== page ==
Smoky River Regional Economic Development
We recently returned from a short vacation Las Vegas with my oldest son.
There are many things I love about going to a tourist destination; however, one of my favourites is the restaurants. It is great to go somewhere with a variety of restaurants and a variety of foods to choose from. But one of the things that makes a meal truly great is the service.
Restaurants in northern Alberta have long had a challenge in providing excellent service. Staffing. Northern Alberta has historically had an employee challenge, specifically finding staff. In the north unemployment has been largely non-existent. Salaries have been higher here than in other areas of the province and the country, largely in the resource sector. The challenge for the hospitality and retail sectors has been finding someone to work for what they could afford to pay. As such skill requirements have been pretty low, because employers have had to take anyone they can get. And employers have often had to tolerate substandard performance from their employees because they would be challenged in finding a replacement.
I don’t mean to imply all service staff are providing substandard service, there are many excellent service workers out there. Most staff do their best. Sometimes the employer sets the standard too low, often for fear of disgruntling a staff member who may then up and quit, after all jobs were a plenty.
Well a lot has changed in the last couple years and what used to be an employee’s advantage, has now become an employer’s advantage. There just aren’t that many jobs out there anymore for employees to switch to when the urge strikes. As such, employers can now raise their expectations from their employees, and so they should.
We also know that with minimum wage going up to $15 per hour in just two years, we can expect costs of goods and services to rise as well, further lowering the disposable income of many consumers.
With shoppers and diners having less disposable income, they will have greater expectations from the businesses they choose to patronize. If I have $100 budgeted per month to eat in a restaurant, I want that experience to be excellent, from the quality of the food to the professionalism of the service. If I am only going out to eat out just once a month, it better be good.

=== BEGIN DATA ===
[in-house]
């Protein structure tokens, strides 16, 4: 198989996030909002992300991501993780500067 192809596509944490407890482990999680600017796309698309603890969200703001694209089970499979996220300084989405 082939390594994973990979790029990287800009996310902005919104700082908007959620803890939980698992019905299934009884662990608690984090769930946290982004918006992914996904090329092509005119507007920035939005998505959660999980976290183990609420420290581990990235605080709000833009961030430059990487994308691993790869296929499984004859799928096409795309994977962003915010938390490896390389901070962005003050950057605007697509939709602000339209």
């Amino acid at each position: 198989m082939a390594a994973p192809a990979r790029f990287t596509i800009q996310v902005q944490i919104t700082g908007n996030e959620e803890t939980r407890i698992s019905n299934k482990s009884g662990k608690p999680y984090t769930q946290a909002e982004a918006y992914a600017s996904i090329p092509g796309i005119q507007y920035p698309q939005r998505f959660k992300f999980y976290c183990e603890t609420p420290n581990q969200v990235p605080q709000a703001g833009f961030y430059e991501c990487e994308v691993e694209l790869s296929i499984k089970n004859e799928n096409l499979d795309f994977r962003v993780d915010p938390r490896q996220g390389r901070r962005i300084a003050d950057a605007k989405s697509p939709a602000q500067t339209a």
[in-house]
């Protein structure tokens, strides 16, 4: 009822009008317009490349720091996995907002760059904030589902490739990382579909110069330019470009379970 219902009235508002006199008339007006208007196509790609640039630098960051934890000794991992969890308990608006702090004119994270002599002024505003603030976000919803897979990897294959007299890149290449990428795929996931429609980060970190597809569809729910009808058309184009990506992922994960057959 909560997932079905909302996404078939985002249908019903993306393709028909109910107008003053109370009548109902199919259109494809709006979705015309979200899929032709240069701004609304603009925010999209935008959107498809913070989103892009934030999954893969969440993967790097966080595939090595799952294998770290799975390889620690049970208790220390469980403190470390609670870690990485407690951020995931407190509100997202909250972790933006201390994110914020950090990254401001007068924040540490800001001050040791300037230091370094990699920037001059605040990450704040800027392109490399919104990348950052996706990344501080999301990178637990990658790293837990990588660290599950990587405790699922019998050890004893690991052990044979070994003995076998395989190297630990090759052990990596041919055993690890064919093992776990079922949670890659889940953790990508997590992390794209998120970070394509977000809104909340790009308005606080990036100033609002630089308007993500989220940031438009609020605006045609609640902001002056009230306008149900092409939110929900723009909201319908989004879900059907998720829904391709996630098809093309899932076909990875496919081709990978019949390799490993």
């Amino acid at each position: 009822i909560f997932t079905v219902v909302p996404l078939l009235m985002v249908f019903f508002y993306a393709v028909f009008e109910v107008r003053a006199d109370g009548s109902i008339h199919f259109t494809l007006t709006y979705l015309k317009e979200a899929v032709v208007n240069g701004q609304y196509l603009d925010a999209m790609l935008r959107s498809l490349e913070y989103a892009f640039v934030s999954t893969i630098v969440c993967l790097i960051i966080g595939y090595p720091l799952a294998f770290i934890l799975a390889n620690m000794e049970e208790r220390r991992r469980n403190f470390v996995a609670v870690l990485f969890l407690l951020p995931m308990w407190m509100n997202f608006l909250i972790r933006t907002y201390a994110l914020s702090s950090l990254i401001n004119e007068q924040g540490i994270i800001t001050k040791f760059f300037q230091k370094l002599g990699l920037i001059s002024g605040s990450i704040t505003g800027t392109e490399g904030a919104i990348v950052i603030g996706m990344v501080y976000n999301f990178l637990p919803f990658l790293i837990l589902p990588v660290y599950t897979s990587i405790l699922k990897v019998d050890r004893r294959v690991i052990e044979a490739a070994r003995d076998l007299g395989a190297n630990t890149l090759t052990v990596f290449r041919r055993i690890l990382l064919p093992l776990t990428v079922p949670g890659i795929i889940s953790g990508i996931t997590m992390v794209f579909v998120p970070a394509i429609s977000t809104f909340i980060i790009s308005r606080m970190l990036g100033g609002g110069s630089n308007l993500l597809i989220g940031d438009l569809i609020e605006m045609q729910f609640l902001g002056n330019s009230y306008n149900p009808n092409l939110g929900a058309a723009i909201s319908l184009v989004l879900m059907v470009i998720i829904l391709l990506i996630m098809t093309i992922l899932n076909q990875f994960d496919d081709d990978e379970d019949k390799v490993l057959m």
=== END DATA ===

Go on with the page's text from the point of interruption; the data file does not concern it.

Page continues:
Employers in retail and hospitality industries need to step up to the plate and set a new standard of customer service, particularly in our smaller centres. With limited disposable income, the temptation for locals to save that dining out or shopping experience for their next trip out-of-town will be great. We need to provide them a local experience that exceeds what they can get from the larger centers.
In Vegas, my son, a big fan of Chef Gordon Ramsey, wanted to eat at one of his restaurants. Despite the high cost we decided to blow the budget and give it a try. The menu was not extensive but certainly exquisite. And the prices were equally exquisite. All that being said, the service was remarkable.
The waiter was knowledgeable about every dish on the menu, right down to where the menu items were sourced from. They were appropriately dressed, friendly without being too friendly, (most of the time we didn’t even know they were there as they scurried around us doing their job).
The meals themselves were delicious and beautifully and promptly presented. The bill was outrageous, but you know what – it was worth it. Being treated like we were the only diners in the restaurant was a pretty good feeling.
We had similar experiences in shopping in Vegas. The customer service was wonderful. The staff treated us like they themselves were the owners of the business. So is the question is “can we replicate that experience here in the Smoky region?”
Perhaps we can’t nor do we necessarily need to. What we need to do is be better than our competition, in particular our out-of-town competition. It’s not a new concept, customer service was once a given – now it is an anomaly.
Providing staff customer service training should be a priority for every employer. Rewarding staff that go beyond in delivering good customer service should be the norm. And setting by example should come naturally.
With our stagnant economy, employers need to up the ante to ensure they keep and build their customer base. Customer service is essential in doing just that.